But having admitted that televised fare fell short of the spiritual reaches of his once glorious meditative flights, of the life of the spirit he claimed now to have had his fill. Just then there came on the screen a commercial in which a man in a sharkskin suit, eyeglasses sliding down the slope of his needle nose, earnestly promised not to be undersold. Opening the doors of refrigerators and ovens to display their spacious interiors, he intoned, “Don’t be square; be sharp, shop at Karp’s . . .”
The rabbi groaned oy and switched channels with the remote, in the use of which he’d become quite adept.
Surprised at his own unwillingness to let the matter go, Bernie pressed the old man for details of his visionary experiences. Without deigning to look at his questioner, Eliezer answered in due course, “Maybe on TV you don’t see them, the Merkabah or the Throne of Glory; you don’t see the divine ponim—which it is the face of God—but I seen already the face of God, and I can tell you it ain’t that pretty.”
A little chilled by the old man’s disparagement, Bernie nevertheless remained single-minded. He persisted in his haphazard reading exclusive of the rabbi’s supervision, feeling that, in his sallies into the world the rabbi came from, Eliezer ben Zephyr was still his mentor and guide.
From the well-endowed library in the prairie-style synagogue a shady half mile walk from his home, Bernie checked out the standard Weinreich Yiddish grammar. The volunteer from the Temple Sisterhood, a maiden lady whose helmet of hair was riveted to her skull by plastic barrettes, seeing that the book had not been checked out in living memory, gave him a regular third degree.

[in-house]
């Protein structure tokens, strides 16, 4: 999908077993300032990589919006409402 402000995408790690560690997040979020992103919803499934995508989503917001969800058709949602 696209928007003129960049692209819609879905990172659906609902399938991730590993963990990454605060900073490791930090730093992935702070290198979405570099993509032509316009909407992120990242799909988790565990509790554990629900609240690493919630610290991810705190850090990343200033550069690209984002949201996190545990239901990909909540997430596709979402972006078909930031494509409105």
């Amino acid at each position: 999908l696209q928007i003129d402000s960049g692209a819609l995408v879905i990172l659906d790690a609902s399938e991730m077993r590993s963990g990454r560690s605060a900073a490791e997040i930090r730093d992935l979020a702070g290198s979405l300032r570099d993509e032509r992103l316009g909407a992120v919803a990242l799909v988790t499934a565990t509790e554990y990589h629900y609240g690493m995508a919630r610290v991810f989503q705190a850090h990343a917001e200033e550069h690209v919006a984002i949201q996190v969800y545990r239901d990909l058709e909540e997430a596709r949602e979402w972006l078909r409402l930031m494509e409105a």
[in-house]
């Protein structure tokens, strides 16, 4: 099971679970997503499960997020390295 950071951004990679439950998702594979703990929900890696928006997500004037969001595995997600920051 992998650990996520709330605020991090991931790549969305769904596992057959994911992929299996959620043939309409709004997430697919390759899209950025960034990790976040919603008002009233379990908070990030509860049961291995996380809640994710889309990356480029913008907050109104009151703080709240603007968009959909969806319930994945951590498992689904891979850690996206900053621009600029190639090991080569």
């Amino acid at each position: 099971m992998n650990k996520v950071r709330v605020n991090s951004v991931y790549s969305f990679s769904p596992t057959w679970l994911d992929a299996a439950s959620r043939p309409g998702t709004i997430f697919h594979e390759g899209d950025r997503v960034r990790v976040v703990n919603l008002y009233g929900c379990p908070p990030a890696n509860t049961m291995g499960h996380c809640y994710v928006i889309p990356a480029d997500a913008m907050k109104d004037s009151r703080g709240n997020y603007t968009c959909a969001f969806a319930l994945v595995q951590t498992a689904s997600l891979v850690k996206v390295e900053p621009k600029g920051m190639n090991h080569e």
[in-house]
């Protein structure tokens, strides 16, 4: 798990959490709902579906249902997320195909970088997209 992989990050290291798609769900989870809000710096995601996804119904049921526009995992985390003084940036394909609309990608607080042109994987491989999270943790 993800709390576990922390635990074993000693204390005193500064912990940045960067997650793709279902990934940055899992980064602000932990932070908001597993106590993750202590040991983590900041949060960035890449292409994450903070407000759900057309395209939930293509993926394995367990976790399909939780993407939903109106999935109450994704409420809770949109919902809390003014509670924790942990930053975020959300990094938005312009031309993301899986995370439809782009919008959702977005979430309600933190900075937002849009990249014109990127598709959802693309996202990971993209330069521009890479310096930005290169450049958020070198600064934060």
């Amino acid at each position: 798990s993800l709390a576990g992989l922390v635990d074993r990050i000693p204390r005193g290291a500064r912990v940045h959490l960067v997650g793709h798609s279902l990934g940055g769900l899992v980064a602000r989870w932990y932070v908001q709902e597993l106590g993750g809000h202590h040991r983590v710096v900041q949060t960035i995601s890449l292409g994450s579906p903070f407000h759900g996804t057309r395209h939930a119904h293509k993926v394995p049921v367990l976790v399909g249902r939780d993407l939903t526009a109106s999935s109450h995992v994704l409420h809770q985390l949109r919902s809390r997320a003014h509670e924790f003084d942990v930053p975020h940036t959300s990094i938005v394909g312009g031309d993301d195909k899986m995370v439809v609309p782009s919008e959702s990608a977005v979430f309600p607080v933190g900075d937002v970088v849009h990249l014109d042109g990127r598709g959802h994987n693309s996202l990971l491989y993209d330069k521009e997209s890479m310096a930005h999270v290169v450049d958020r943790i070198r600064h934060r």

“It’s not for me,” Bernie assured her, concocting a story about his father’s wanting to get back to his Jewish roots—getting back to one’s roots being a fashion frequently touted in celebrity interviews. Why he didn’t confess his own desire to decipher what his dead grandfather had scribbled in his ledger book, he couldn’t exactly have said, though his instinct was not to arouse suspicions. Besides, embroidering the truth was a talent for which Bernie had only just discovered he had a knack, and it was bracing to realize more of his hidden potential. His answer had merely elevated the inchworm of the librarian’s brow. Once home he was frustrated by the grammar’s initial inscrutability and thought he would never get past the alef-bais, but with dogged perseverance he eventually began to make some progress. While he still got nowhere with the spiky cursive in Grandpa Ruby’s age-yellowed ledger, Bernie was at least able to reconstruct in his mind the night the rabbi had tumbled forth from the freezer—when the old gent wondered aloud, on looking about at the beaverboard paneling, the beanbag pouffes, and the bowling-pin lamps, whether he was dead and the insulated cabinet was his casket. Had he arrived at last body and soul in gan eydn, in paradise?
And was Bernie, he had inquired, a zaftige malech?
“Nisht kayn malech, Rabbi,” Bernie would have apprised him if the scene were repeated. “I’m no angel. Ich bin a yiddisher kind, a Jewish kid.”
Now he was a little sorry that the old man had been disabused of his original illusions. He almost wished he could take back the information that, rather than paradise, Rabbi Eliezer was in Tennessee.
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